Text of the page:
Involving a trusted loved one can help you feel supported and less alone. Friends, family members, and partners can help you brainstorm possible solutions.
They’re close enough to your life to have some understanding of what works for you but still have enough distance to consider the situation with some clarity.
Opening up to people about the distress you’re experiencing can take some courage, especially when you worry they’ll see you as incapable or lazy.
But struggling through burnout alone can make overcoming it more difficult.
And you never know, your loved ones may have experienced burnout themselves and could have some valuable insight to share.
Unfortunately, addressing burnout isn’t always straightforward. But this doesn’t have to mean it will hold you down forever.
You may not see an easy road to recovery, but a little exploration may unearth some kind of path.
Maybe your boss keeps piling work on, despite your requests for help from co-workers or time to finish current projects first.
It might be time to start searching for a new job that respects your capabilities.
If you feel burned out because of relationship difficulties, a counselor can offer support as you take a closer look at your relationship and whether it’s serving your best interests.
In short, when you give everything you have and it still isn’t enough, there’s not much more you can do besides move on — for your own sake.
Sometimes, just knowing other routes exist can renew hope and help you remember you have power to make changes, even if those changes don’t happen right away.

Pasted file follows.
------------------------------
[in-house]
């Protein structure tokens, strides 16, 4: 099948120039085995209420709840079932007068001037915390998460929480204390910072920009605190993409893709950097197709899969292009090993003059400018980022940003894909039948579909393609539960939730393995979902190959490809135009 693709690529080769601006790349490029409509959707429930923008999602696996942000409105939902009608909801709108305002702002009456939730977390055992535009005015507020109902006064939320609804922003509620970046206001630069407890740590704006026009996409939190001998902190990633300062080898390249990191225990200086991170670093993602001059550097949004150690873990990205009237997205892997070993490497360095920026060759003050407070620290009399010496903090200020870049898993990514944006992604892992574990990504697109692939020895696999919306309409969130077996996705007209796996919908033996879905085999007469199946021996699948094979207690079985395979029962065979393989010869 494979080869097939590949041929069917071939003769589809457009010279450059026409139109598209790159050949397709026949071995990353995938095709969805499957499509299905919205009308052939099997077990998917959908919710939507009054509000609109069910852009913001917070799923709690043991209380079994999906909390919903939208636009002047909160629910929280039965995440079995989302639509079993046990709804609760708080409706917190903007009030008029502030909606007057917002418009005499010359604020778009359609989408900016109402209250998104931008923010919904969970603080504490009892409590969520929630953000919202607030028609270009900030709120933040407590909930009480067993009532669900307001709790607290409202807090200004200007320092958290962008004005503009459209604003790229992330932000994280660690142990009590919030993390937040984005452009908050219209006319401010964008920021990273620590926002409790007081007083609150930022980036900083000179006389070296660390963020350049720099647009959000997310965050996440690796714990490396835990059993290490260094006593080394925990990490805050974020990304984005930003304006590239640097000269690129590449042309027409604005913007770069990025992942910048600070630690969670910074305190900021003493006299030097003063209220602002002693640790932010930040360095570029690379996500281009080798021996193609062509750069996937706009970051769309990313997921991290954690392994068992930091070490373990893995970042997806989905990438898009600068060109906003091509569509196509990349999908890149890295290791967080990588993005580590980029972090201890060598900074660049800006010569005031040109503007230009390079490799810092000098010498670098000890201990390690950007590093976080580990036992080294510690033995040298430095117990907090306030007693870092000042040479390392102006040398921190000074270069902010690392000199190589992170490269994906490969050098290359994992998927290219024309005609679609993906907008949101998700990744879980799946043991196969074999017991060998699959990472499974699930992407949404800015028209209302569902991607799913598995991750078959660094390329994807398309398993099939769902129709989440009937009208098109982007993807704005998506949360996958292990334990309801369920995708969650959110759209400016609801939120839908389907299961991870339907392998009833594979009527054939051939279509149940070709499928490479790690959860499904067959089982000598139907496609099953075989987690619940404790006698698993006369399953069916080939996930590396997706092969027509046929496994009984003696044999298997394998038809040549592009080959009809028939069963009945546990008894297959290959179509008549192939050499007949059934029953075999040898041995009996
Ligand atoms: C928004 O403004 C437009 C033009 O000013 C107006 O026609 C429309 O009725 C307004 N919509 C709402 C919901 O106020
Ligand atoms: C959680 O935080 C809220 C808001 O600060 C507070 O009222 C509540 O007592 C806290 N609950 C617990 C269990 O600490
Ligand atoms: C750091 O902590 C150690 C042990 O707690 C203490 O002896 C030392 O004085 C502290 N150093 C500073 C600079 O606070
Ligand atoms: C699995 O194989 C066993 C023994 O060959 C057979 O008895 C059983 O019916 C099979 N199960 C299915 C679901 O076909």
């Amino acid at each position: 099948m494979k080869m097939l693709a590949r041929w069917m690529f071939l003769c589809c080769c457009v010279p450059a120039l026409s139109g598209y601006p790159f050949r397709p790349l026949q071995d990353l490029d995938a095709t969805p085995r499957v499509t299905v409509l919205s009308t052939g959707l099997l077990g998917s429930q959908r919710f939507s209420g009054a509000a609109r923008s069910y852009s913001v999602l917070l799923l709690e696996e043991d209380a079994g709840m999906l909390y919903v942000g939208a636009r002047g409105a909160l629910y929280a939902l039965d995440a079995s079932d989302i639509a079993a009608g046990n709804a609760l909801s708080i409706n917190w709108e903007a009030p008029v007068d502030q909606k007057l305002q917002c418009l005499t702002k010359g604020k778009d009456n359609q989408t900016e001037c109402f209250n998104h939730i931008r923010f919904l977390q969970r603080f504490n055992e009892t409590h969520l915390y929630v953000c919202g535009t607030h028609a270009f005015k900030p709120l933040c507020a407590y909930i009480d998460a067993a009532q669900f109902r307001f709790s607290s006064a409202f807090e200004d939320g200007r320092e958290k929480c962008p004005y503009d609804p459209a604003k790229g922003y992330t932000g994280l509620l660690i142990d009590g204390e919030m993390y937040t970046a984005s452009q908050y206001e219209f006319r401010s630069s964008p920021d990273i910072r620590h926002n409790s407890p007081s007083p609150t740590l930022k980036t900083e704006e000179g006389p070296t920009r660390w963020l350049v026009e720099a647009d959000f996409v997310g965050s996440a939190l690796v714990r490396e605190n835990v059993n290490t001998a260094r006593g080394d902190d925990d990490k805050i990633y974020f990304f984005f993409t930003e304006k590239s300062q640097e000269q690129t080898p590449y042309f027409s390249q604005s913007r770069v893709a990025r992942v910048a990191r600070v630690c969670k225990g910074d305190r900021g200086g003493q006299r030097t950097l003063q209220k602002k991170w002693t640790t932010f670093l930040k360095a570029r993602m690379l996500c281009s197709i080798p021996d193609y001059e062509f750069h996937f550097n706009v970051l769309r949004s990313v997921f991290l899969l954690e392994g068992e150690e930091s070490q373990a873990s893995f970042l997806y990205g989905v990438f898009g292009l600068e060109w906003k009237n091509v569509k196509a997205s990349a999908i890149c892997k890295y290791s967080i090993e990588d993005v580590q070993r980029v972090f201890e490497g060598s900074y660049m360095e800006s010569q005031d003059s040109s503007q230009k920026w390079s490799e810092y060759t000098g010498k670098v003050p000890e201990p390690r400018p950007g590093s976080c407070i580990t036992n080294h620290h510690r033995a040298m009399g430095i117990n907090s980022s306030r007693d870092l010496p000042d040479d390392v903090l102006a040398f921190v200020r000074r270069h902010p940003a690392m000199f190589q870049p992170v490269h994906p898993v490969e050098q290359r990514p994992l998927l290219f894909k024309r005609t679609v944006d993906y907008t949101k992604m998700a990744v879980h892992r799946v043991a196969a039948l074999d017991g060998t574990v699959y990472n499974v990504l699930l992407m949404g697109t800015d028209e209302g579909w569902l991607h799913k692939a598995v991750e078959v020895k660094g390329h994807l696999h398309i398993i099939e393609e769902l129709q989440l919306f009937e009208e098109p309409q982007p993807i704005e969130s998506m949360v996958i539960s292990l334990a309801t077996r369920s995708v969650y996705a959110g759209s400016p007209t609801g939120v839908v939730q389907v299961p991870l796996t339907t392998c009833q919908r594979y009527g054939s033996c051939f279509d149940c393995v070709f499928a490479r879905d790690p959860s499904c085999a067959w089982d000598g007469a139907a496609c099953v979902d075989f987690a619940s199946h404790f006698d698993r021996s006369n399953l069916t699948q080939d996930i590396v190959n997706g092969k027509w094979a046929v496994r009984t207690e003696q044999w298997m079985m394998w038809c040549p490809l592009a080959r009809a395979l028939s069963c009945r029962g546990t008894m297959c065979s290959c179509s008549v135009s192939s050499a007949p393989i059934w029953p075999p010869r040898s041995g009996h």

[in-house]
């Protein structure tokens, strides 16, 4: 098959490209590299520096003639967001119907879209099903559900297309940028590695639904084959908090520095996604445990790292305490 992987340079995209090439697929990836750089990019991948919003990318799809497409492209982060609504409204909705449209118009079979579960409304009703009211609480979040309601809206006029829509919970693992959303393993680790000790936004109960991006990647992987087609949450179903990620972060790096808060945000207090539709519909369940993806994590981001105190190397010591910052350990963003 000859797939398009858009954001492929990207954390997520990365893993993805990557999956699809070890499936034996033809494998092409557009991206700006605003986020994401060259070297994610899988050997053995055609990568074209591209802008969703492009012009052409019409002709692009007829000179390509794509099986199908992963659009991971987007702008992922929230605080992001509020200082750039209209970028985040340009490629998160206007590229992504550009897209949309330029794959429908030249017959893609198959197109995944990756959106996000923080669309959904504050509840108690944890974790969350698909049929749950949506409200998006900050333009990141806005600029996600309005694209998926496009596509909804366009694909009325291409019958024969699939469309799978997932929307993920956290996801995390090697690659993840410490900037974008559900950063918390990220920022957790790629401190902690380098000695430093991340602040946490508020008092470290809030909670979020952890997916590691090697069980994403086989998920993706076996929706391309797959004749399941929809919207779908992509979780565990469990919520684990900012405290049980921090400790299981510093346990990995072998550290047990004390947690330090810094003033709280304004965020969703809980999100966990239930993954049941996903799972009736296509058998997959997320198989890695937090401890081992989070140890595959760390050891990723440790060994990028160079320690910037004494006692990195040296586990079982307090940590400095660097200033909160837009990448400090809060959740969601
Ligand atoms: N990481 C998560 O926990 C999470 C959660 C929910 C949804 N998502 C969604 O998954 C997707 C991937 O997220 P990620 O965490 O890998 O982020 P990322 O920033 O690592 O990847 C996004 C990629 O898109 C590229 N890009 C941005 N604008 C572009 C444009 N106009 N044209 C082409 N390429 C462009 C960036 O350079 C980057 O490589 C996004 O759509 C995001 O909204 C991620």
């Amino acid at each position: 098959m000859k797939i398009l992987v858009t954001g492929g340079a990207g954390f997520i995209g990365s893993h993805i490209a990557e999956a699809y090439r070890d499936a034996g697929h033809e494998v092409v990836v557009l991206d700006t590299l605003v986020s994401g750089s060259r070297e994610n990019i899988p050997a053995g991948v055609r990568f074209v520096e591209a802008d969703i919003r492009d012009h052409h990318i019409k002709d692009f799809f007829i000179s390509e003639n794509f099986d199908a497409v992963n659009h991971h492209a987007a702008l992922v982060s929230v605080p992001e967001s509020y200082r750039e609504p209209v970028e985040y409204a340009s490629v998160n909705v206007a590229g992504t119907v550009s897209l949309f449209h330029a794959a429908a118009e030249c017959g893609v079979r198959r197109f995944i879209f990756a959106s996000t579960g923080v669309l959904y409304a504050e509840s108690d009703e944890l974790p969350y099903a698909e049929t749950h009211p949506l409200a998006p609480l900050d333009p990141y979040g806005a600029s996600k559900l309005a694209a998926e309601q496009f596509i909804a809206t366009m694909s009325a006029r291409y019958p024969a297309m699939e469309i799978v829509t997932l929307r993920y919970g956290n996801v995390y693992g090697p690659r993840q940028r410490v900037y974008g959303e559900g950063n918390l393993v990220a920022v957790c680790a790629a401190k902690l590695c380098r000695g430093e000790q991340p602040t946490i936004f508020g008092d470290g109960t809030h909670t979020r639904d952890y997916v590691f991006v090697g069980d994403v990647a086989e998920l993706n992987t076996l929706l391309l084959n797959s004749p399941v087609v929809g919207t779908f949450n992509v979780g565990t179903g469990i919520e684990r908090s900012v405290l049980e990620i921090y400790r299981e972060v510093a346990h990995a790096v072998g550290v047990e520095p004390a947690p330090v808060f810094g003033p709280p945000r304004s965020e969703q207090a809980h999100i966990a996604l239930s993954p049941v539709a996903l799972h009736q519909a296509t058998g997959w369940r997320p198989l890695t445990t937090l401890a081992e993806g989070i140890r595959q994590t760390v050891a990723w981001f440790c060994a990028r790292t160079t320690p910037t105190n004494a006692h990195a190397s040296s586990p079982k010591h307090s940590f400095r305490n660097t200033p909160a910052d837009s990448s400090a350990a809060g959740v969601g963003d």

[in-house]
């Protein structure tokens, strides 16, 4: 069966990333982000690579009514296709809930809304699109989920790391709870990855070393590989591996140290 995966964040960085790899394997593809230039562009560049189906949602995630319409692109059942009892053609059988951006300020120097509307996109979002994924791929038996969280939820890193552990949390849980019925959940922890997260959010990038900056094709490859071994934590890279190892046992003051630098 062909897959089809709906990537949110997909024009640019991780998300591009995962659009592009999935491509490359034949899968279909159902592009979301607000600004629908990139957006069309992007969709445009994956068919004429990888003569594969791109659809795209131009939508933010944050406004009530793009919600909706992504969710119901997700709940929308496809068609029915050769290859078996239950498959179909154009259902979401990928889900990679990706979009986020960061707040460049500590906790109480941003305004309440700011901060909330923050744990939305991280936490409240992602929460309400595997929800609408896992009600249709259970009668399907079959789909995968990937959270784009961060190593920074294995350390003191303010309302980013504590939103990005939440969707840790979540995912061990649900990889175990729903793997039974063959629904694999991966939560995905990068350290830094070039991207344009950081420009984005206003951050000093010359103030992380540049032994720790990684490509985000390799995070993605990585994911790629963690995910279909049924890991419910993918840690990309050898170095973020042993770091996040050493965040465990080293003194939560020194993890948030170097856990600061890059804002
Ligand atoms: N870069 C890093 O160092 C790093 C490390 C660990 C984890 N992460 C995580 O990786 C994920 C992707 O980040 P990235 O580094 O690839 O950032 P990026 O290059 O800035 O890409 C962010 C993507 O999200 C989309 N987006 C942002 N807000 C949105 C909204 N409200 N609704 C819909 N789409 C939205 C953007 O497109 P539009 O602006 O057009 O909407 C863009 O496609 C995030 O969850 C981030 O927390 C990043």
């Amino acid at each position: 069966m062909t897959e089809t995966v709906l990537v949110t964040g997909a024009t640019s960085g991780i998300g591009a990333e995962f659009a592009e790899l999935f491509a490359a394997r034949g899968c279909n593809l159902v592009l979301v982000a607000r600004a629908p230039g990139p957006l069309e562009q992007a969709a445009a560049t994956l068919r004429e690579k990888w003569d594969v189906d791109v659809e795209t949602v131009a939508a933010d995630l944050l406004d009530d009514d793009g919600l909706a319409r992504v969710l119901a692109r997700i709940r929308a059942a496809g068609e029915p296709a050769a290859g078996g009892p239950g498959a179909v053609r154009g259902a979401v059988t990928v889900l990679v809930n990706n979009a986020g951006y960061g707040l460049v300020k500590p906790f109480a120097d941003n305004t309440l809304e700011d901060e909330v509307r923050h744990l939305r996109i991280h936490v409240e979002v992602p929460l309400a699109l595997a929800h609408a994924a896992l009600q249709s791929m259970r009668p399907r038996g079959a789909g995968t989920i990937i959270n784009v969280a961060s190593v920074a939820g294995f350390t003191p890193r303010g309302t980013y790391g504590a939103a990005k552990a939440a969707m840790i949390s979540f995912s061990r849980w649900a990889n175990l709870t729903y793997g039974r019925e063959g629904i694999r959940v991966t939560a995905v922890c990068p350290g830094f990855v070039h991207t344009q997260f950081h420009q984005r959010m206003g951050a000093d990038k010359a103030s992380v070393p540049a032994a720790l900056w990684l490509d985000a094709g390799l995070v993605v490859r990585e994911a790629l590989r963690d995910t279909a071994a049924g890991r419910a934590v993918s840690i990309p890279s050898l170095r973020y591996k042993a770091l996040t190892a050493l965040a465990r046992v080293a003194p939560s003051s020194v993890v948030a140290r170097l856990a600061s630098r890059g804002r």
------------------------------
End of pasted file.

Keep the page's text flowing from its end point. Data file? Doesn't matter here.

Burnout can make you feel powerless. You might feel as if your life is rushing past and you can’t keep up.
If outside factors contributed to burnout, you might blame these circumstances and have a hard time seeing what you can do to change the situation.
You may not have had control over what happened to bring you to this point, but you do have the power to take back control and begin to recharge.
To start, try these tips:
- Prioritize. Some things just have to get done, but others can wait until you have more time and energy. Decide which tasks are less important and set them aside.
- Delegate. You can’t do everything yourself, so if more tasks than you can handle need immediate attention, pass them off to someone you trust.
- Leave work at work. Part of burnout recovery is learning to prioritize work-life balance. After leaving work, focus on relaxing and recharging for the next day.
- Be firm about your needs. Talk to others involved and let them know what’s happening. Explain that you need some support in order to take care of your health and manage your workload productively.
Setting limits on the time you give to others can help you manage stress while recovering from burnout.
“Accepting too many commitments can cause overwhelm,” Sueskind explains.
Before you agree to help someone or accept an invitation, she recommends the following:
- Push the pause button.
- Take a moment to walk through everything that will be required of you if you agree.
- Ask yourself if you really have the time and energy.
- Consider whether doing it offers value to you.
Part of boundary setting also involves learning to say no.
“You’re not lazy, selfish, or mean for declining a request for your precious time,” Sueskind emphasizes. “Being selective about accepting commitments is key to taking care of your mental health, honoring the truly important commitments, and proactively preventing burnout.”